STATE OF IOWA, Plaintiff-Appellee, vs. TERRY JOE WILLIAMS, Defendant-Appellant.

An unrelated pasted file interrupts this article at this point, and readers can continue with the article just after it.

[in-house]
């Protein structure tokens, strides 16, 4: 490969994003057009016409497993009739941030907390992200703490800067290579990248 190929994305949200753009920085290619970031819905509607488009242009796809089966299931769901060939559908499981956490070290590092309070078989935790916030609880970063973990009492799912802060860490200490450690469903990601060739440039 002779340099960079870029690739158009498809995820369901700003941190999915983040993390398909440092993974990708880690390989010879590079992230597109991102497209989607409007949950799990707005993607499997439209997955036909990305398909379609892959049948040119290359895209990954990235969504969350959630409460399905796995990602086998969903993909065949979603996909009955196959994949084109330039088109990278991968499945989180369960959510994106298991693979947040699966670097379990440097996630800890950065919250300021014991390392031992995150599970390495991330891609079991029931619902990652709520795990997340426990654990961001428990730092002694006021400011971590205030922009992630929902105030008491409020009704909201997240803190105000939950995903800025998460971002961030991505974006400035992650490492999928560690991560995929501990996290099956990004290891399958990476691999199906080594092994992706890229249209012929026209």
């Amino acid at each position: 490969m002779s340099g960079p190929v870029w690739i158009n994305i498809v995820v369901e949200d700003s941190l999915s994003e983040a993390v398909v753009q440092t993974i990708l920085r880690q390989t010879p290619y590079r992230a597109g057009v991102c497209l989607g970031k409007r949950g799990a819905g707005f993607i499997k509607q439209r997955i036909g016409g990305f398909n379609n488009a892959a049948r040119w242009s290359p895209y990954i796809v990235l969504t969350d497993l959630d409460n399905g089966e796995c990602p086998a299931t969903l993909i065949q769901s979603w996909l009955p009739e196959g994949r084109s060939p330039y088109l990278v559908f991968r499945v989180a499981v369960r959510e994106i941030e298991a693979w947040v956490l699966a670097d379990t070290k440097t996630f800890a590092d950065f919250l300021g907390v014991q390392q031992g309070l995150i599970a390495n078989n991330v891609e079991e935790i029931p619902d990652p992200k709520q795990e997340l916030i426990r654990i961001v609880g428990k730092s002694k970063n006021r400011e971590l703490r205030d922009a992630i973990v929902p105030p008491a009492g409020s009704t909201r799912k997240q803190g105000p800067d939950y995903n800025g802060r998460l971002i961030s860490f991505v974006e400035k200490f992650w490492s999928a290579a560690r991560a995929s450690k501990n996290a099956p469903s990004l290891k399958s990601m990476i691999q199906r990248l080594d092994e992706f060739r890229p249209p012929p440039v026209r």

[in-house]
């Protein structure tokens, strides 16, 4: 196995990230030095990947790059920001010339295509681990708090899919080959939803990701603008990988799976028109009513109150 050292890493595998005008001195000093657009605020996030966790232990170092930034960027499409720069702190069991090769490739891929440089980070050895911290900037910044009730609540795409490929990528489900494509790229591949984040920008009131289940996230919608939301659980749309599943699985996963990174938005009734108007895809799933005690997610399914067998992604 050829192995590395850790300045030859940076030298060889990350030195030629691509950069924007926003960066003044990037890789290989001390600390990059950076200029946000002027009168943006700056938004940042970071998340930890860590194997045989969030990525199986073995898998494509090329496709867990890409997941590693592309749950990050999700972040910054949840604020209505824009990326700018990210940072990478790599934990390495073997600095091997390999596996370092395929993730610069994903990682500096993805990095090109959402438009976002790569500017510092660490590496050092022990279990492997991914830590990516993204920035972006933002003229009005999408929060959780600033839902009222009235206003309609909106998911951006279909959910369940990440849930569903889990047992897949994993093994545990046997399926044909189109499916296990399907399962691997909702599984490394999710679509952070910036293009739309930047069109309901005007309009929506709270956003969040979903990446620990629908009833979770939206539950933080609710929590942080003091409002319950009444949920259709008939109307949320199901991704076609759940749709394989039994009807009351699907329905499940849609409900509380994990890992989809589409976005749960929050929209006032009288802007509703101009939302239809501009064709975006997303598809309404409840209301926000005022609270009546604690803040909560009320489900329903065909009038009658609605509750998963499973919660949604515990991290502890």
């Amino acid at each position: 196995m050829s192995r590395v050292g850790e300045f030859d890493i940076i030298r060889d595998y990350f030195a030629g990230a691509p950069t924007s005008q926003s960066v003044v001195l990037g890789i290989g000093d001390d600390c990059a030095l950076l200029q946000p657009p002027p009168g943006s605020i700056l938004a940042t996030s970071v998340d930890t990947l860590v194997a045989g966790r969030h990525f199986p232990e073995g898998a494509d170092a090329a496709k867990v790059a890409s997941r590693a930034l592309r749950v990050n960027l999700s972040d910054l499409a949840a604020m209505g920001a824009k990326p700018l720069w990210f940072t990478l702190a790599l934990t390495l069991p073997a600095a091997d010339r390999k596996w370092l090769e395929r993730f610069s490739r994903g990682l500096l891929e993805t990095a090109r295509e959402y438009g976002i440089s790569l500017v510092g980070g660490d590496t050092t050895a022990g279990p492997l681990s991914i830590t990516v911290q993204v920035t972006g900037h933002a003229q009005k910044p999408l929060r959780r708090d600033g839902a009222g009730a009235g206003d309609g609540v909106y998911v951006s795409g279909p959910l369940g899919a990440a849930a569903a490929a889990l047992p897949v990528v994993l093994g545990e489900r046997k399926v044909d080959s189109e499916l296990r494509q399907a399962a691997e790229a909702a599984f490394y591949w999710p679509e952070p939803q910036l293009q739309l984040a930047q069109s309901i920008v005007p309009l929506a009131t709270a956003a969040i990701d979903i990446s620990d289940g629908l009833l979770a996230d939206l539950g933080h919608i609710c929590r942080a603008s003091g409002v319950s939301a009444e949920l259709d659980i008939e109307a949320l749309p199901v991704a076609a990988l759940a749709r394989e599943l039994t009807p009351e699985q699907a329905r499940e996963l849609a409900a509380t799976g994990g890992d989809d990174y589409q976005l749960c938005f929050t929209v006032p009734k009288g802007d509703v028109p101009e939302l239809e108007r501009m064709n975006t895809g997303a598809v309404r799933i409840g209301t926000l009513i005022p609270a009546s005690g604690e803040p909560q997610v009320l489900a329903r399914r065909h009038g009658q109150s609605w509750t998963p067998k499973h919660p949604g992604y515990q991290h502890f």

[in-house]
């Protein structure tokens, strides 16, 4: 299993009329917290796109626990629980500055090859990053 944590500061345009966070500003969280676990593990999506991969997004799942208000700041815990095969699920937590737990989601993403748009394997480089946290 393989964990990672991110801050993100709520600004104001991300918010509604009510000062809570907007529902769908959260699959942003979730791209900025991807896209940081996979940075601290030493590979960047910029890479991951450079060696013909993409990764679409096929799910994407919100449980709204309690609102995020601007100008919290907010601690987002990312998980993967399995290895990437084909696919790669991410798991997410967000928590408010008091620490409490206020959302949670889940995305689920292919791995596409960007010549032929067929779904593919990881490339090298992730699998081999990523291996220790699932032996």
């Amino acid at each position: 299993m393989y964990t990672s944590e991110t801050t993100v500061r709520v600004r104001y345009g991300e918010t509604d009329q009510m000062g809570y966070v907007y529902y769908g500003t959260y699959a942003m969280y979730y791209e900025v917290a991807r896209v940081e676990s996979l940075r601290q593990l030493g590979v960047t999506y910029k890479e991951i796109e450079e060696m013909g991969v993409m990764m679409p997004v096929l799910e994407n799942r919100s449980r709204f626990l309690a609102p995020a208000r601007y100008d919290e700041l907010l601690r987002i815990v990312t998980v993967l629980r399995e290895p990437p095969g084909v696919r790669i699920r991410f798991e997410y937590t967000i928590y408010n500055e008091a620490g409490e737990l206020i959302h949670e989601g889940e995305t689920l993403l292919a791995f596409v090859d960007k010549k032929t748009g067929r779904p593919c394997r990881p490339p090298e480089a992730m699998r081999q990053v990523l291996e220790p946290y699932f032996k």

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IN THE COURT OF APPEALS OF IOWA No. 9-261 / 07-1503 Filed May 29, 2009 STATE OF IOWA, Plaintiff-Appellee, vs. TERRY JOE WILLIAMS, Defendant-Appellant. ________________________________________________________________ Appeal from the Iowa District Court for Polk County, Michael D. Huppert, Judge. A defendant appeals his judgment and sentence for first-degree murder, contending that the district court abused its discretion in failing to strike an unanswered question posed by the prosecutor that made reference to prior bad acts of the defendant. AFFIRMED. Mark C. Smith, State Appellate Defender, and Nan Jennisch, Assistant Appellate Defender, for appellant. Thomas J. Miller, Attorney General, Cristen Douglass, Assistant Attorney General, John P. Sarcone, County Attorney, and Steve Foritano, Assistant County Attorney, for appellee. Considered by Vaitheswaran, P.J., and Potterfield and Doyle, JJ. 2 VAITHESWARAN, P.J. Terry Joe Williams appeals his judgment and sentence for first-degree murder arising from a stabbing in Des Moines. He contends the district court abused its discretion in failing to strike a question posed by the prosecutor that made reference to prior bad acts committed by Williams. The pertinent exchange between the prosecutor and Williams’s mother was as follows: Q: [A] big part of Terry’s problems was that he hit people; right? [Defense Counsel]: Your Honor, objection. May I approach, Your Honor? At this juncture, the court held a reported sidebar conference at which Williams’s attorney objected on the ground that the State was attempting to elicit impermissible evidence of Williams’s propensity for violence. The district court sustained the objection. Defense counsel moved to strike the unanswered question, to which the court responded, “Well, there was no answer, so we’ll leave it at that.” Williams maintains that the court’s failure to strike the question resulted in unfair prejudice to him because the answer to the question lay “in the question itself.” The State responds that Williams failed to preserve error. In State v. Griffin, 386 N.W.2d 529, ___ 534 (Iowa Ct. App. 1986), the prosecutor asked a child in a sexual abuse prosecution whether she learned a sexual abuse “game” from the defendant. As in this case, the defendant argued the question was highly prejudicial. This court held that Griffin waived error, reasoning, “Defense counsel did not request that the jury be admonished, nor 3 was a motion for mistrial made based upon any such improper suggestion to the jury.” Griffin, 386 N.W.2d at 535. As in Griffin, Williams did not ask the district court to admonish the jury about the significance of the question and did not ask for a mistrial. Therefore, we could conclude that error was waived. However, we elect to bypass this error preservation concern and proceed to the merits. The record discloses that Williams was not unfairly prejudiced by the prosecutor’s question because the district court instructed the jury that “[s]tatements, arguments, questions and comments by the lawyers” were not evidence. Jurors are presumed to follow the instructions. State v. Simpson, 438 N.W.2d 20, 21 (Iowa Ct. App. 1989). Additionally, the same evidence alluded to in the prosecutor’s question came in without objection through another witness. See State v. Hood, 346 N.W.2d 481, 484 (Iowa 1984) (“[N]o prejudice issues from admission of evidence where substantially the same evidence is elsewhere in the record without objection.”). For these reasons, we are not persuaded by Williams’s argument and we affirm his judgment and sentence for first-degree murder. AFFIRMED.